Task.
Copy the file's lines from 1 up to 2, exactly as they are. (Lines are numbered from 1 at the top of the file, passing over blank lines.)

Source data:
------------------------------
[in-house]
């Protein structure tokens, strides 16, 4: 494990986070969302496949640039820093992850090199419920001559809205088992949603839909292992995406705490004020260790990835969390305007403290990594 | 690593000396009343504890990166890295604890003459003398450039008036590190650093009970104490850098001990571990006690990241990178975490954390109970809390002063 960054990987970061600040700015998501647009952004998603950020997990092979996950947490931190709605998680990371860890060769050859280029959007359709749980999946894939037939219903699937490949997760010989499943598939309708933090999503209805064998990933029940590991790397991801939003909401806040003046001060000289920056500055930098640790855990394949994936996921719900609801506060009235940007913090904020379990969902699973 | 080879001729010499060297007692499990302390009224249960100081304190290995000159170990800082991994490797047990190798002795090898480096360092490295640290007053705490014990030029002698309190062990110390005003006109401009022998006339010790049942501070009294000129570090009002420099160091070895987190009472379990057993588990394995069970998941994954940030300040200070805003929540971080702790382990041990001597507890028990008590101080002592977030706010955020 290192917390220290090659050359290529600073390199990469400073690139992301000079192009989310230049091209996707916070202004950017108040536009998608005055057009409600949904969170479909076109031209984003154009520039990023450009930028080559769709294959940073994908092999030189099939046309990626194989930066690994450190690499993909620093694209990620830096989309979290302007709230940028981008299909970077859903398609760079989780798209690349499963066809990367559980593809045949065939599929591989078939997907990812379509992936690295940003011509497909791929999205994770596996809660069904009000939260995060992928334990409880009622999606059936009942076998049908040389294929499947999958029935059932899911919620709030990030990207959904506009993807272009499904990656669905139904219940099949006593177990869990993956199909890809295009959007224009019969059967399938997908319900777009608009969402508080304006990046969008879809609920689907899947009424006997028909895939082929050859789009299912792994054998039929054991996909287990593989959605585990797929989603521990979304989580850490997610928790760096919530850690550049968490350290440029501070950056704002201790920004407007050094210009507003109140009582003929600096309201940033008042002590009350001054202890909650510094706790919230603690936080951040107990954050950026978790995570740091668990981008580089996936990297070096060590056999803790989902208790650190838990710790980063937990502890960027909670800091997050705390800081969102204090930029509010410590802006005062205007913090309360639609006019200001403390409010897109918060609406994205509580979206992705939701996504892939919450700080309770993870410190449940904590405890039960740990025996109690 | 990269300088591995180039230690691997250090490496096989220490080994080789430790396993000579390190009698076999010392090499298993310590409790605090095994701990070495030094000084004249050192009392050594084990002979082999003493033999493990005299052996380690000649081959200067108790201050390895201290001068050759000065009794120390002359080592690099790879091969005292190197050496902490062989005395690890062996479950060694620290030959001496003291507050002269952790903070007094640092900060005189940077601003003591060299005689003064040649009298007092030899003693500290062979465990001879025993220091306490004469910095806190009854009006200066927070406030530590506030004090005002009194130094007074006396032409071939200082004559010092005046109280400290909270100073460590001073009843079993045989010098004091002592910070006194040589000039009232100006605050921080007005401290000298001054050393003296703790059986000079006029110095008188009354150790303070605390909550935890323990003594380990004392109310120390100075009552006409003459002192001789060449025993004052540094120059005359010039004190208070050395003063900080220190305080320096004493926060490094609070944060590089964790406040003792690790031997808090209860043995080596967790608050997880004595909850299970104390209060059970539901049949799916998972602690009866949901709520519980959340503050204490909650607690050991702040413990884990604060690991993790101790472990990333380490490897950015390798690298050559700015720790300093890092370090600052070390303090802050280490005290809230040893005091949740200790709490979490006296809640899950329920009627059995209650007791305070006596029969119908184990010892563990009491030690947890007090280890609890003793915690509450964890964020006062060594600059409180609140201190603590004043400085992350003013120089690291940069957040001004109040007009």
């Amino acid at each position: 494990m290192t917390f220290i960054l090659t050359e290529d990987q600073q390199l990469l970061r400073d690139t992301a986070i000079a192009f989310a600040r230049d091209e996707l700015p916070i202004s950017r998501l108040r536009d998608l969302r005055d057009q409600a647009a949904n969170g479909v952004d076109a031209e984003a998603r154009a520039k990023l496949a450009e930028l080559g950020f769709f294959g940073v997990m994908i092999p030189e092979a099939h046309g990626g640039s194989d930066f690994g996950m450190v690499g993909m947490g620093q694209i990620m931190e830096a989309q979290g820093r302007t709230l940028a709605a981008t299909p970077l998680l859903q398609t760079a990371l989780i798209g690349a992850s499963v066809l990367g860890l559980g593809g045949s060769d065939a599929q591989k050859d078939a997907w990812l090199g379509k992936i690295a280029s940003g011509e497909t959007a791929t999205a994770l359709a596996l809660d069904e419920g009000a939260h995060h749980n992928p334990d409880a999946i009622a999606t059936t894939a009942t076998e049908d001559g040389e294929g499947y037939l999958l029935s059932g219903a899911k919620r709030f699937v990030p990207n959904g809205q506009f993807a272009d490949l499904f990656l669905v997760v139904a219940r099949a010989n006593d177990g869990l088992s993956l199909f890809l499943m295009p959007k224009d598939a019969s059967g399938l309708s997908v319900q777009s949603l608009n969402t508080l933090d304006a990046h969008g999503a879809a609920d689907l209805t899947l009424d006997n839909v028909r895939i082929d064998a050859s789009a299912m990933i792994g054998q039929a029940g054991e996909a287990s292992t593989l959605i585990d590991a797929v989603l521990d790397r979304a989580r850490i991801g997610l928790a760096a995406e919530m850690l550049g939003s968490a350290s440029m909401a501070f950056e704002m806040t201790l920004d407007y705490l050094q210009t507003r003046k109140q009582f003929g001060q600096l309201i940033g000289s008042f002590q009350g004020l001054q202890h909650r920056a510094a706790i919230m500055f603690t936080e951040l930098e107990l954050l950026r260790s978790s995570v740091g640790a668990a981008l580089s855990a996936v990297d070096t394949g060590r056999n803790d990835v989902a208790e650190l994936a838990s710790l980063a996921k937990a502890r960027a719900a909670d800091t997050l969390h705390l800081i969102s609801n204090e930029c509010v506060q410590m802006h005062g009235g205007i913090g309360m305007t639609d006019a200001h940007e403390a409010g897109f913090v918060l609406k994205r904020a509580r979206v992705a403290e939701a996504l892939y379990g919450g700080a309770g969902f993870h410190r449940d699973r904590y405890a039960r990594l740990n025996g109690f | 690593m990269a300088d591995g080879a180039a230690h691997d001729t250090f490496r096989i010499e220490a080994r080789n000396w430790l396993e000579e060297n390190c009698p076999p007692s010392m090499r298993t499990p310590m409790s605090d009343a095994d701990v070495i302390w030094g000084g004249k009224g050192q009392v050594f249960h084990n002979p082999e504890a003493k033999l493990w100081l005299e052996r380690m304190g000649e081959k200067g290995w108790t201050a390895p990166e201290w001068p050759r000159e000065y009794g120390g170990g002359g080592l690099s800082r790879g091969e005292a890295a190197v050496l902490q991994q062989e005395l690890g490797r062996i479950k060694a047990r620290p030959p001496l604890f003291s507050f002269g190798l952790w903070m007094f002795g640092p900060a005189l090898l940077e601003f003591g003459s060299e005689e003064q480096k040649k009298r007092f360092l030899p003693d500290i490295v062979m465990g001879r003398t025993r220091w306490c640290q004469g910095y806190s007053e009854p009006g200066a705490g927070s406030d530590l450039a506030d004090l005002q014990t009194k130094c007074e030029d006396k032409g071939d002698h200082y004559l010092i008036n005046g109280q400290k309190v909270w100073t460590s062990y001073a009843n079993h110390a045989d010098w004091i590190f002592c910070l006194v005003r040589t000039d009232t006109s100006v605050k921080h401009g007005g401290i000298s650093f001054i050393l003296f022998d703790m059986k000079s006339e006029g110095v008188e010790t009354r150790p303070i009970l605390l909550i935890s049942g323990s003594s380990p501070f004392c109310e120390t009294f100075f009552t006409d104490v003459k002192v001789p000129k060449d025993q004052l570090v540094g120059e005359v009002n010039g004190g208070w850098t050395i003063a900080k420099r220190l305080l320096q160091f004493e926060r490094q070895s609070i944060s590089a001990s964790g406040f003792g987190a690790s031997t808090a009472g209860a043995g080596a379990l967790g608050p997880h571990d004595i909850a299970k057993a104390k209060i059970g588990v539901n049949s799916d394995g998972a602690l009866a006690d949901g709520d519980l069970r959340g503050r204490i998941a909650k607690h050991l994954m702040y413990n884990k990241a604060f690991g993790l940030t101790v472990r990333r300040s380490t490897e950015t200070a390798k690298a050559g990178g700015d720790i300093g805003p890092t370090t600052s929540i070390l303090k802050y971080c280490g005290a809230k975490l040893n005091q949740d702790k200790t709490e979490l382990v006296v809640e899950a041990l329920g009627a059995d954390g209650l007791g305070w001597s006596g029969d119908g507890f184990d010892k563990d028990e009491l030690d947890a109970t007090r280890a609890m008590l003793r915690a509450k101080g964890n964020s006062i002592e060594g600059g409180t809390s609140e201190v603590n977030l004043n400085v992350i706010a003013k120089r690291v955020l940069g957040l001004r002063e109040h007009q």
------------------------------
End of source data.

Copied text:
[in-house]
């Protein structure tokens, strides 16, 4: 494990986070969302496949640039820093992850090199419920001559809205088992949603839909292992995406705490004020260790990835969390305007403290990594 | 690593000396009343504890990166890295604890003459003398450039008036590190650093009970104490850098001990571990006690990241990178975490954390109970809390002063 960054990987970061600040700015998501647009952004998603950020997990092979996950947490931190709605998680990371860890060769050859280029959007359709749980999946894939037939219903699937490949997760010989499943598939309708933090999503209805064998990933029940590991790397991801939003909401806040003046001060000289920056500055930098640790855990394949994936996921719900609801506060009235940007913090904020379990969902699973 | 080879001729010499060297007692499990302390009224249960100081304190290995000159170990800082991994490797047990190798002795090898480096360092490295640290007053705490014990030029002698309190062990110390005003006109401009022998006339010790049942501070009294000129570090009002420099160091070895987190009472379990057993588990394995069970998941994954940030300040200070805003929540971080702790382990041990001597507890028990008590101080002592977030706010955020 290192917390220290090659050359290529600073390199990469400073690139992301000079192009989310230049091209996707916070202004950017108040536009998608005055057009409600949904969170479909076109031209984003154009520039990023450009930028080559769709294959940073994908092999030189099939046309990626194989930066690994450190690499993909620093694209990620830096989309979290302007709230940028981008299909970077859903398609760079989780798209690349499963066809990367559980593809045949065939599929591989078939997907990812379509992936690295940003011509497909791929999205994770596996809660069904009000939260995060992928334990409880009622999606059936009942076998049908040389294929499947999958029935059932899911919620709030990030990207959904506009993807272009499904990656669905139904219940099949006593177990869990993956199909890809295009959007224009019969059967399938997908319900777009608009969402508080304006990046969008879809609920689907899947009424006997028909895939082929050859789009299912792994054998039929054991996909287990593989959605585990797929989603521990979304989580850490997610928790760096919530850690550049968490350290440029501070950056704002201790920004407007050094210009507003109140009582003929600096309201940033008042002590009350001054202890909650510094706790919230603690936080951040107990954050950026978790995570740091668990981008580089996936990297070096060590056999803790989902208790650190838990710790980063937990502890960027909670800091997050705390800081969102204090930029509010410590802006005062205007913090309360639609006019200001403390409010897109918060609406994205509580979206992705939701996504892939919450700080309770993870410190449940904590405890039960740990025996109690 | 990269300088591995180039230690691997250090490496096989220490080994080789430790396993000579390190009698076999010392090499298993310590409790605090095994701990070495030094000084004249050192009392050594084990002979082999003493033999493990005299052996380690000649081959200067108790201050390895201290001068050759000065009794120390002359080592690099790879091969005292190197050496902490062989005395690890062996479950060694620290030959001496003291507050002269952790903070007094640092900060005189940077601003003591060299005689003064040649009298007092030899003693500290062979465990001879025993220091306490004469910095806190009854009006200066927070406030530590506030004090005002009194130094007074006396032409071939200082004559010092005046109280400290909270100073460590001073009843079993045989010098004091002592910070006194040589000039009232100006605050921080007005401290000298001054050393003296703790059986000079006029110095008188009354150790303070605390909550935890323990003594380990004392109310120390100075009552006409003459002192001789060449025993004052540094120059005359010039004190208070050395003063900080220190305080320096004493926060490094609070944060590089964790406040003792690790031997808090209860043995080596967790608050997880004595909850299970104390209060059970539901049949799916998972602690009866949901709520519980959340503050204490909650607690050991702040413990884990604060690991993790101790472990990333380490490897950015390798690298050559700015720790300093890092370090600052070390303090802050280490005290809230040893005091949740200790709490979490006296809640899950329920009627059995209650007791305070006596029969119908184990010892563990009491030690947890007090280890609890003793915690509450964890964020006062060594600059409180609140201190603590004043400085992350003013120089690291940069957040001004109040007009």